December 5, 2016

Interview with Mr. Chris Lo, from the Hong Kong Trade Development Council

The founder of DesignWanted, Patrick Abbattista, interviewed Mr. Chris Lo in order to get some relevant insights about the Hong Kong design scene and to understand how it became so attractive not only for designers, but also design thinkers in general.

Mr. Chris Lo is the Manager, Service Promotion of Hong Kong Trade Development Council (HKTDC), the statutory organization responsible for promoting and developing bilateral trade of the Hong Kong Special Administrative Region.

Generally speaking, may you please tell our readers something more about the InnoDesignTech Expo, which sees us as partner? 

Sure. We have been doing this show since 2005, so this year it is our XII edition.

When we first launched the show it was actually the moment when we realised that in the Asia Pacific region there wasn’t any significant event on the subject, nothing specifically dedicated to design and innovation or technology.

Our initial considerations were based on the fact that it would have been a nice idea to have Hong Kong to host such an event, for its very strategic location.

Things have been evolving very well and there has been, over time, more and more concern on the subject of how design and innovation can drive different kinds of industries and development.

Hong Kong has a very unique location in Asia since you can travel to the main cities in the region in few hours.

We also have easy access to the manufacturing in China, South Asia and South-East Asia. This gives us a very favourable position. For this reason, many design thinkers and creative companies choose HK as a hub for their development.

Doing business in the area, with proximity to the manufacturing, makes their value chain easy to manage, from production to distribution.


Hong Kong-Boat

If you had to choose 3 main results that you have achieved with the event, what would they be?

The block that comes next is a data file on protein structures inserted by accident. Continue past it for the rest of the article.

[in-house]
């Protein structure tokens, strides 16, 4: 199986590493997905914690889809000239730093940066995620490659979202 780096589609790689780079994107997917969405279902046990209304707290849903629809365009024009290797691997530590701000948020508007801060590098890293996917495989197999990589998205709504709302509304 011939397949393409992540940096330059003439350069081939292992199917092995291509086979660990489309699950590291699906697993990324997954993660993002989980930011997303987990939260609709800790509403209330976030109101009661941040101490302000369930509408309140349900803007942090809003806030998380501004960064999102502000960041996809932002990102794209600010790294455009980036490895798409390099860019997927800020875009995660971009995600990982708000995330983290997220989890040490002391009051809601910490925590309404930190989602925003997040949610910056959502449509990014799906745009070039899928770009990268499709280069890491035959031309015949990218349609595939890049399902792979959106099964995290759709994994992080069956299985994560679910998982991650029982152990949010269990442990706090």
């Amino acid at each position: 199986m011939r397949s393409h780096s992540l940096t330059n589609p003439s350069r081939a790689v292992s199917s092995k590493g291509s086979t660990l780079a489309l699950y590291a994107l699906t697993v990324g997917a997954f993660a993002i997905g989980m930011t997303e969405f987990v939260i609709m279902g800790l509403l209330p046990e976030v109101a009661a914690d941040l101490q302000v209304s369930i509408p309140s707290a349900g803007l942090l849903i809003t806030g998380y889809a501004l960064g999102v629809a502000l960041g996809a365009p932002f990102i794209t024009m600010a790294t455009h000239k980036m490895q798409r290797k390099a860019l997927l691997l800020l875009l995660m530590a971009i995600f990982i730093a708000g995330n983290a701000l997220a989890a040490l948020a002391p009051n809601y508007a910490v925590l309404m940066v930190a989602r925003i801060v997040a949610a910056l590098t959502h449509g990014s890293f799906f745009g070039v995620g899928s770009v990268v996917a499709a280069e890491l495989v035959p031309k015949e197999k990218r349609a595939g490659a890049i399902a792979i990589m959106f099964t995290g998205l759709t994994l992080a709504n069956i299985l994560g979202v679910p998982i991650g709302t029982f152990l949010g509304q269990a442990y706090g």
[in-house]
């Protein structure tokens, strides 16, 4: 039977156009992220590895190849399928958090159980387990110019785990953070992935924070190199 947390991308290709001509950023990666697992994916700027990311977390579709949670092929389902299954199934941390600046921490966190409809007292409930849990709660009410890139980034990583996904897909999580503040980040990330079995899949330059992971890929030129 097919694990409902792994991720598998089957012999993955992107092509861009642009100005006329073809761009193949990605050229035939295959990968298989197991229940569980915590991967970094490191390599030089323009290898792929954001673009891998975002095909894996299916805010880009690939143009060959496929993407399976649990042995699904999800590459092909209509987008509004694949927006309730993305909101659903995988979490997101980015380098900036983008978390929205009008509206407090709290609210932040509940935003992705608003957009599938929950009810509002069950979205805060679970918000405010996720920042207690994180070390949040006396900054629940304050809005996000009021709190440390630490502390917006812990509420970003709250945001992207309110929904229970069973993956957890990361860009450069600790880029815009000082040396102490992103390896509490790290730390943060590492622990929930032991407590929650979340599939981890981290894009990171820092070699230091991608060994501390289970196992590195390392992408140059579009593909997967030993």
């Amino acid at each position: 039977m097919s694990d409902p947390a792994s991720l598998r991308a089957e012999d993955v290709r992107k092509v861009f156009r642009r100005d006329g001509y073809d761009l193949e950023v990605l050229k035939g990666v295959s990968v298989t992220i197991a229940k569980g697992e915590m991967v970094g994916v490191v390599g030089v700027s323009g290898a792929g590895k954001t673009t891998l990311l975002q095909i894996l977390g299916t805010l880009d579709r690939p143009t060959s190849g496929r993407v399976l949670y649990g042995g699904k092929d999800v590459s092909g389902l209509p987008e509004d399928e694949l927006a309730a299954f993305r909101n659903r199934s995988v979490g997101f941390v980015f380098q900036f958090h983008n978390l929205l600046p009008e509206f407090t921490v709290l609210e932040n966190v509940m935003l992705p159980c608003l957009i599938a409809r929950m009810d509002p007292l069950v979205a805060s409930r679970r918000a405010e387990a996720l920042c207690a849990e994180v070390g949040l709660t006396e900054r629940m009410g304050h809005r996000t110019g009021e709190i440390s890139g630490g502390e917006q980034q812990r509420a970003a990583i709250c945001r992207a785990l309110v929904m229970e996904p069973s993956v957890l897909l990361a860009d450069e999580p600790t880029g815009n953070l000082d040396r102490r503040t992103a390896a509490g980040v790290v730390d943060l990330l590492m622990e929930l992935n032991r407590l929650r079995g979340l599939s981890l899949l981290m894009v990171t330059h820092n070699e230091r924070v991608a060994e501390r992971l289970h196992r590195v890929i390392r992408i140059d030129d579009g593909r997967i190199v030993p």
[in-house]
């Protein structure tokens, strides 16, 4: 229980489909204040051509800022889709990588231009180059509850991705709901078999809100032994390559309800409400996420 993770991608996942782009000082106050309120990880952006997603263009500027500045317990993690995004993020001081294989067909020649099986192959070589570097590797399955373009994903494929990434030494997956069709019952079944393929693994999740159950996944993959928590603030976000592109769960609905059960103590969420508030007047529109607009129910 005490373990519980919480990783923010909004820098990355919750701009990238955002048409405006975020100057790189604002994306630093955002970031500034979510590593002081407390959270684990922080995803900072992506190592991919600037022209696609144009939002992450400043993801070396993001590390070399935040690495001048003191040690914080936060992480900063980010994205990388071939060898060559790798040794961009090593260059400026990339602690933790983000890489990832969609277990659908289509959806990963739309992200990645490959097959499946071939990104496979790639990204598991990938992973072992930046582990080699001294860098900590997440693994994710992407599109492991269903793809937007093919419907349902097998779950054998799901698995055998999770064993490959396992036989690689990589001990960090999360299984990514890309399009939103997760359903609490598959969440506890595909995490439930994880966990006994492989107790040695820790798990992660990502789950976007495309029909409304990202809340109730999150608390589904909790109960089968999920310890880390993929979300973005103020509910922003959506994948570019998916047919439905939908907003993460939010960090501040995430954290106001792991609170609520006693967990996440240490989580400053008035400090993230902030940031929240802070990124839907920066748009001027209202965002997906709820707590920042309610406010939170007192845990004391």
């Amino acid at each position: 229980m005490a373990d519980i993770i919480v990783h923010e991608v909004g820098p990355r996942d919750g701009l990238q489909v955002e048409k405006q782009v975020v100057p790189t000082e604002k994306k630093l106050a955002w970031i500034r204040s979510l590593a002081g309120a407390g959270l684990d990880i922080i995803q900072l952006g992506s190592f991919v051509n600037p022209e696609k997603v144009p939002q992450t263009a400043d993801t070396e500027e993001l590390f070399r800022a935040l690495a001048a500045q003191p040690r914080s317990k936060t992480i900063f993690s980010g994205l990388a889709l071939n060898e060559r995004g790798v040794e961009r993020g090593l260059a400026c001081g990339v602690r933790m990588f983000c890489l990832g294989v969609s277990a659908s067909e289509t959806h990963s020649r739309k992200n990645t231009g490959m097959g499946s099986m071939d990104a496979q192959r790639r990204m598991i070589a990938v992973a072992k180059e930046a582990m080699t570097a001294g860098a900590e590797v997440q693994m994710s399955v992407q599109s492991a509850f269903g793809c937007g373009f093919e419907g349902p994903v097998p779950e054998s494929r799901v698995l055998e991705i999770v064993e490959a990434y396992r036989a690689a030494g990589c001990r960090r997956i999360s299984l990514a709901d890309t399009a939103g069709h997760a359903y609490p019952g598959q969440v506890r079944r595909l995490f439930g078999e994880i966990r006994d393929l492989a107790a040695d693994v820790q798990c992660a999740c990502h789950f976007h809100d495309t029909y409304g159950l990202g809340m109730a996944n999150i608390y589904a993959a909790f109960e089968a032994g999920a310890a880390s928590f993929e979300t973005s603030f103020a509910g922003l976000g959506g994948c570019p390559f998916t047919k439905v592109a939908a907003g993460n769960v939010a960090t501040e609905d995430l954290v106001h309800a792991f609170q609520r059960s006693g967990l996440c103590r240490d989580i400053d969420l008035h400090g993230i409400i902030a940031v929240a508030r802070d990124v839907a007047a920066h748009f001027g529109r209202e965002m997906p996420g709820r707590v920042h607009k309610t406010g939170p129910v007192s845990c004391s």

The first huge achievement is this one.

Hong Kong Trade Development Council is a semi-governmental body in HK, aiming to promote and connect the HK business with the world.

So, the first goal we have been working on was helping the HK business community to get connections within the worlds of design, innovation and also manufacturing business.

And so far I think we have well achieved it. We want to put HK on a top level, in this sector.

Secondly, as you also mentioned, it is a very interesting concept to put design innovation with technology application under the same umbrella.

What we are doing is also having other thematic exhibitions throughout the year, here in HK; and most of them are normally very industry focused, as they are only targeting a specific niche, industry or audience.

Thanks to InnoDesignTech Expo, we bring together several industries and design thinkers, all sitting under the same roof and I think that this contamination is an interesting achievement.

So far, with the strong support of different industries in HK as well as from the region, we have been doing a good job on this perspective.

Lastly, the business element.

We focus a lot on the show. We want to keep this event as THE market place in the region, where buyers and sellers come together: designers can showcase their latest creative solutions; and manufacturers and businessman can find the innovative solutions, creative concepts and ideas they are searching for.




I really liked the project Urban Playroom and I would be grateful if you could tell me more about it, because, in my opinion, urban interactive design is something that really educates and introduces people to design.